Proposed US amendments to World Health Organization treaty would erode American sovereignty – LifeSite
(LifeSiteNews) — A friend of mine – an esteemed journalist – recently mentioned that he has been hearing terrible things about the proposed U.S. amendments to the International Health Regulations of the World Health Organization (W.H.O.). He asked me if they really are that bad.
Yes, they really are that bad. If passed, they really will result in a significant erosion in U.S. sovereignty – in our ability to determine for ourselves whether something constitutes a health emergency and, if so, the best approach to that emergency. Further, the attempt to slip this surrender of sovereignty through quietly as a series of amendments to the current International Health Regulations circumvents the treaty process, thus performing an end-run around our legislature and the legislatures of the world.
We know that, if passed, these amendments would sound a death knell to our sovereign independence as a nation by looking at two factors:
1) What the amendments say; and
2) Who would be enforcing them.
We know that the W.H.O. is deeply compromised by its relationship with China. Ceding sovereignty to the W.H.O. would in effect be ceding sovereignty to the Chinese Communist Party.
I would like to take a quick look at what the actual amendments themselves say. These Amendments were submitted by the Biden Administration on April 12, 2022, by the United States Department of Health and Human Services.
There is much to cause concern in this document. Here are just a few items:
1) As a general matter, the term, “Public Health Emergency of international concern” is ill-defined and could include not only a viral pandemic, but also a rise in crime rates or gun violence, climate change, mental health issues, or even cell phone addition. There is no limit on issues that arguably may affect “public health.”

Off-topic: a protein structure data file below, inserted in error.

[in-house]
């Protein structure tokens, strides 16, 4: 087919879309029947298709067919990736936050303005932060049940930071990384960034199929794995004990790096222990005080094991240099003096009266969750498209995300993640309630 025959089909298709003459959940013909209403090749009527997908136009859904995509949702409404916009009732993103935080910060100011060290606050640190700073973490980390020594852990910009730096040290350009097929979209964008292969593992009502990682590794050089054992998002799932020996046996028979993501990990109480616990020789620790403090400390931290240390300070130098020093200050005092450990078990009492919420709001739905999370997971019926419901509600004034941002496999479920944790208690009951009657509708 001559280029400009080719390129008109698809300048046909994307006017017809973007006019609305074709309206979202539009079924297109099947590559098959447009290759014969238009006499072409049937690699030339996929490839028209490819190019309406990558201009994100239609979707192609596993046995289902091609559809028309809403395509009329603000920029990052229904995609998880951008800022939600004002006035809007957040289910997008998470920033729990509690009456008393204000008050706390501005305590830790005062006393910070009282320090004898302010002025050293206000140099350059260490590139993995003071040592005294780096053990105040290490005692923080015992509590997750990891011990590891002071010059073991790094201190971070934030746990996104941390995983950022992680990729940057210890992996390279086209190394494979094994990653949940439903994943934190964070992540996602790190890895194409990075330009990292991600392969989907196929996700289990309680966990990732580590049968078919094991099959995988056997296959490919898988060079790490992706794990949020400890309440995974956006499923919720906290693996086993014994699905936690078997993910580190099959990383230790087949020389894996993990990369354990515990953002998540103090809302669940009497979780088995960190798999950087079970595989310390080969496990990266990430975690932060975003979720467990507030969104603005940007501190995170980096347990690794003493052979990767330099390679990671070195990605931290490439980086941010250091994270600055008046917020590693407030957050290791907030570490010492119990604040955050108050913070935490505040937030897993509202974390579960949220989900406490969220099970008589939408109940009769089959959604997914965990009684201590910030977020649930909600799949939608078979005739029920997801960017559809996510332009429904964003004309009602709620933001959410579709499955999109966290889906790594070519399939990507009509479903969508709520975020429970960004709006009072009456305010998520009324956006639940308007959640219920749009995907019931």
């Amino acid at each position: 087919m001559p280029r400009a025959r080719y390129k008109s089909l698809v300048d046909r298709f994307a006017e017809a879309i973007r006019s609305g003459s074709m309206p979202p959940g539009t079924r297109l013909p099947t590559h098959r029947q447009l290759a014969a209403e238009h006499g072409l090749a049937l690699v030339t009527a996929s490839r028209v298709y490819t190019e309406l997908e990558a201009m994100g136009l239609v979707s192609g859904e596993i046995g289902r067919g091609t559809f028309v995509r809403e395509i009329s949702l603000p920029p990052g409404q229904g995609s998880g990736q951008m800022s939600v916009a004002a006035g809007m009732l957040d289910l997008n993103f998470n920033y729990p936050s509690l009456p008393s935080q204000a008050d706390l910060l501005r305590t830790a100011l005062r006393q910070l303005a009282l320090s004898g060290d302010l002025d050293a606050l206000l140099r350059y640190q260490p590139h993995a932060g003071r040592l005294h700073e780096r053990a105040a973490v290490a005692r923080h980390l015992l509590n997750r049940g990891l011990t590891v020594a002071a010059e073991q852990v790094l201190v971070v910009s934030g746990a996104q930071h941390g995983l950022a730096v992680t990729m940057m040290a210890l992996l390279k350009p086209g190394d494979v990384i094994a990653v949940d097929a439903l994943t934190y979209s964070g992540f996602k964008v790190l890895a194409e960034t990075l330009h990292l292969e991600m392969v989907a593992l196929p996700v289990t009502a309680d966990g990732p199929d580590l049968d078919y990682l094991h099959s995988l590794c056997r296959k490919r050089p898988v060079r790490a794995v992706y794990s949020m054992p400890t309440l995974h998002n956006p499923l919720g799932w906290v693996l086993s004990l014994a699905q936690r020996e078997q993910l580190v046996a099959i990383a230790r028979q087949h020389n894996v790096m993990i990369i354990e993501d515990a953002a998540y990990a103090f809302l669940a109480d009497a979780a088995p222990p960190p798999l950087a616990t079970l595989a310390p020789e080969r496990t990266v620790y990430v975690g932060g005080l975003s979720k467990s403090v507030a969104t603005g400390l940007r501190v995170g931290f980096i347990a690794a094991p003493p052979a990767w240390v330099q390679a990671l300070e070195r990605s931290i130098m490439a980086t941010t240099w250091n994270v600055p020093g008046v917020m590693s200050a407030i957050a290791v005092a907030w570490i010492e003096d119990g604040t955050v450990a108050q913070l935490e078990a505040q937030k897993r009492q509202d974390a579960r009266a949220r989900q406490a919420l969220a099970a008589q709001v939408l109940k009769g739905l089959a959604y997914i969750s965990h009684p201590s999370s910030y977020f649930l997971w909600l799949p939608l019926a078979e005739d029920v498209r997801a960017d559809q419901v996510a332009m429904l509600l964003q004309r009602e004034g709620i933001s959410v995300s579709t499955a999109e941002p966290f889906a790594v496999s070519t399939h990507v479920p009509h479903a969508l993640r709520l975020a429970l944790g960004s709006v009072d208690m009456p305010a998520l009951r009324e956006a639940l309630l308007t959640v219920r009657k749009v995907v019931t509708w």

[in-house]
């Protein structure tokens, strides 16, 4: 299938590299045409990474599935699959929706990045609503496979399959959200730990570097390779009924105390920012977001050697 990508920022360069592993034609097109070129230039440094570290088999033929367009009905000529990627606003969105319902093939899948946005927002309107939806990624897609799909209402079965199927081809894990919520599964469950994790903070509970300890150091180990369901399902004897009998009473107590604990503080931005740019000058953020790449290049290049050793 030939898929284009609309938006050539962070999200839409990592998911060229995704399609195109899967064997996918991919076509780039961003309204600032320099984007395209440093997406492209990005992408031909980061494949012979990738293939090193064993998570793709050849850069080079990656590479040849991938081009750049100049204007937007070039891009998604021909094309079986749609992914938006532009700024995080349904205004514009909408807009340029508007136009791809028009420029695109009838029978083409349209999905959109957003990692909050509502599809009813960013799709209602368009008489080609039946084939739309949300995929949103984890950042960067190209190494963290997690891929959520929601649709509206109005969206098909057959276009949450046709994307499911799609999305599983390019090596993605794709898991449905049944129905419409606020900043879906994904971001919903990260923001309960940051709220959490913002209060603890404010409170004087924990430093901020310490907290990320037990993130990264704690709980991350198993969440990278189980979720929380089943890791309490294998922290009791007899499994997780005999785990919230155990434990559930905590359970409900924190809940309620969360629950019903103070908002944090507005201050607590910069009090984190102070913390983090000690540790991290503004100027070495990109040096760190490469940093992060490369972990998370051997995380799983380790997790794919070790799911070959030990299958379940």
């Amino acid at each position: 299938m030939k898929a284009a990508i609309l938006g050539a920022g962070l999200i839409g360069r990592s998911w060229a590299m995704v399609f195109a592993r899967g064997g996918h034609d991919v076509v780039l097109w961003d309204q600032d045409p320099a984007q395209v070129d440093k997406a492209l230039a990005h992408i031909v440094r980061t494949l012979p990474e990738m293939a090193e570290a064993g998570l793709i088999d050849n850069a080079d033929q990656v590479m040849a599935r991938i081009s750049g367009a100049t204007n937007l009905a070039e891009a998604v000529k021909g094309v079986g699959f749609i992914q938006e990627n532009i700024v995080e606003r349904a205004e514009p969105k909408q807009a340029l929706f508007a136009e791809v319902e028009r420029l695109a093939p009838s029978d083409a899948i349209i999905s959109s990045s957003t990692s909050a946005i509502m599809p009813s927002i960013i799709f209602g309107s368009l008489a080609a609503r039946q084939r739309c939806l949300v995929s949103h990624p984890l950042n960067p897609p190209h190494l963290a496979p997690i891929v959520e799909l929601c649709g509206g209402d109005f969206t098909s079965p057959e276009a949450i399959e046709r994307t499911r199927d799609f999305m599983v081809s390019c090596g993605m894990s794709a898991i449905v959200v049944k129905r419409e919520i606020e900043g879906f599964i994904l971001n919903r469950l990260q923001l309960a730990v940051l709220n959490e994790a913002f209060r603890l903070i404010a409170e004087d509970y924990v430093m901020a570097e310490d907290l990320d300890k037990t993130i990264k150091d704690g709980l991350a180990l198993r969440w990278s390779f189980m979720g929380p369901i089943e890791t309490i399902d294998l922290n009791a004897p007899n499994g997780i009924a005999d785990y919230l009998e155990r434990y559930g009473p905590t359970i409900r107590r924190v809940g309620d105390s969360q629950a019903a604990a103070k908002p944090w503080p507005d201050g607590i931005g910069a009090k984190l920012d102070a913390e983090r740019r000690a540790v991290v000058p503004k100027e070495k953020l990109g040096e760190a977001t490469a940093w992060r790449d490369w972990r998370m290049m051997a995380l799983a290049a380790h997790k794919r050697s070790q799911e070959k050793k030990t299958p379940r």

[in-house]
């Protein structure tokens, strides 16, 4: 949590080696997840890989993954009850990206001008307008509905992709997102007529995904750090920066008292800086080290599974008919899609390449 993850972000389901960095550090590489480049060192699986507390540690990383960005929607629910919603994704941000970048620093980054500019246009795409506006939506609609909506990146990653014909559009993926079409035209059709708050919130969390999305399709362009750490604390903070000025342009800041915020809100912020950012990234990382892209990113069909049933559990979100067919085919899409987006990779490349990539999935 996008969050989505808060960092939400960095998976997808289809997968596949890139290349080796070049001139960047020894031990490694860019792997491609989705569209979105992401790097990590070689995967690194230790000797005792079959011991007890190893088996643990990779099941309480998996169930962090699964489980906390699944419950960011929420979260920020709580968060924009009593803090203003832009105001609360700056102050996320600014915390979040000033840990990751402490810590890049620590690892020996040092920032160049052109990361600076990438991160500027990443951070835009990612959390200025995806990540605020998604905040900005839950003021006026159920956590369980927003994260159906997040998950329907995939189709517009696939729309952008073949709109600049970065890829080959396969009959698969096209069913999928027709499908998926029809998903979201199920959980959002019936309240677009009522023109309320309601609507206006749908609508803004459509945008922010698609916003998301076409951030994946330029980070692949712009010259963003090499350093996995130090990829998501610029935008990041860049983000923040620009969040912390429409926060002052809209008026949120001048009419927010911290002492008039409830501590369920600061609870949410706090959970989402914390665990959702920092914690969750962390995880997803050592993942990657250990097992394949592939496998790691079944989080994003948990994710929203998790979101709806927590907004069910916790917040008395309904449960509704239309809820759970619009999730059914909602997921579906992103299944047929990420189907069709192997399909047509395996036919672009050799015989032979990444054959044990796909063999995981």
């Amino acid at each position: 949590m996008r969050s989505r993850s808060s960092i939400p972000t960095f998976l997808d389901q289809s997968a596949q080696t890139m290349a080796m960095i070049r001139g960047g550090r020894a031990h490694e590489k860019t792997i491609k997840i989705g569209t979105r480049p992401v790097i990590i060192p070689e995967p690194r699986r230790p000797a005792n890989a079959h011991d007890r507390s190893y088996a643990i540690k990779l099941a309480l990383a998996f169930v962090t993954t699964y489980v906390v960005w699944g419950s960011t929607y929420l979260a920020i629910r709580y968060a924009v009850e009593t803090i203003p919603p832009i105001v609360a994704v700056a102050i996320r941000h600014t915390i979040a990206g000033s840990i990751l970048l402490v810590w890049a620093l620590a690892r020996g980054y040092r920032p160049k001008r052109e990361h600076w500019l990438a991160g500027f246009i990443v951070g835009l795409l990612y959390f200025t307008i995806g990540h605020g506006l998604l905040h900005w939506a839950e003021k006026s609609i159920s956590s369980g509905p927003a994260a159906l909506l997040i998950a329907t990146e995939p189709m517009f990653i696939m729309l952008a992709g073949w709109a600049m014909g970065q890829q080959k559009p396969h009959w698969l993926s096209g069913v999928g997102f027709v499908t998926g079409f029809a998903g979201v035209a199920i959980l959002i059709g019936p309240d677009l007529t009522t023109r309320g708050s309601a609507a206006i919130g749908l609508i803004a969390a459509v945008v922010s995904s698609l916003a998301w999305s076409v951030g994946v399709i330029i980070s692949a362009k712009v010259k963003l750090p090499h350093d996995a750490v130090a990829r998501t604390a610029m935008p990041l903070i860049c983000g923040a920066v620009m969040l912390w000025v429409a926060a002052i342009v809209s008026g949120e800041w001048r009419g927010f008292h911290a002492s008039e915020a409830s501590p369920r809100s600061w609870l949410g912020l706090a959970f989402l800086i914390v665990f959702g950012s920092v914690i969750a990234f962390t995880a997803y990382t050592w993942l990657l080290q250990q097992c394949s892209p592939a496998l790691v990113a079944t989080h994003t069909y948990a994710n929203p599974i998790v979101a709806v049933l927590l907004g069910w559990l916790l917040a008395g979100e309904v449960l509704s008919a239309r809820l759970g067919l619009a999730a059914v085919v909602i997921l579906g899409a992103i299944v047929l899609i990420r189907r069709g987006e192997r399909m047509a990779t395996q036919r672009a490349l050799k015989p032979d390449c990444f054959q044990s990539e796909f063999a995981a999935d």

2) The following wording is STRICKEN from Article 9:
Before taking any action based on such reports [of a health event], W.H.O. shall consult with and attempt to obtain verification from the State Party in whose territory the event is allegedly occurring in accordance with the procedure set forth in Article 10.
The fact that this is stricken means that the W.H.O. can take action without consulting or obtaining verification from the country affected.
2) Article 12: A “report” of a health-related event can come from anywhere, including “the public domain.” So, for example, if people in a certain area begin posting on social media that they are experiencing strange symptoms, the W.H.O. can use this as an excuse to intervene.
3) Article 12. 2. “If the Director-General determines [STRICKEN – and the State Party are in agreement regarding this determination] that the event constitutes a public health emergency of international concern, the Director-General shall … seek the views of the Emergency Committee on appropriate temporary recommendations.”
Under this provision, the Director-General has sole discretion to determine if an event is a “public health emergency of international concern” without the agreement of the country in which the event took place.
4) Article 12.6 is new. It establishes “an intermediate public health alert” that could be used to justify W.H.O. intervention in non-emergency situations.
5) New Chapter IV – The Compliance Committee. According to IV.3., this Committee shall be appointed, not elected. According to IV.1(b), it “[s]hall be responsible for … Monitoring, advising on, and/or facilitating assistance on matters relating to compliance with a view to assisting State Parties to comply with obligations under these regulations.”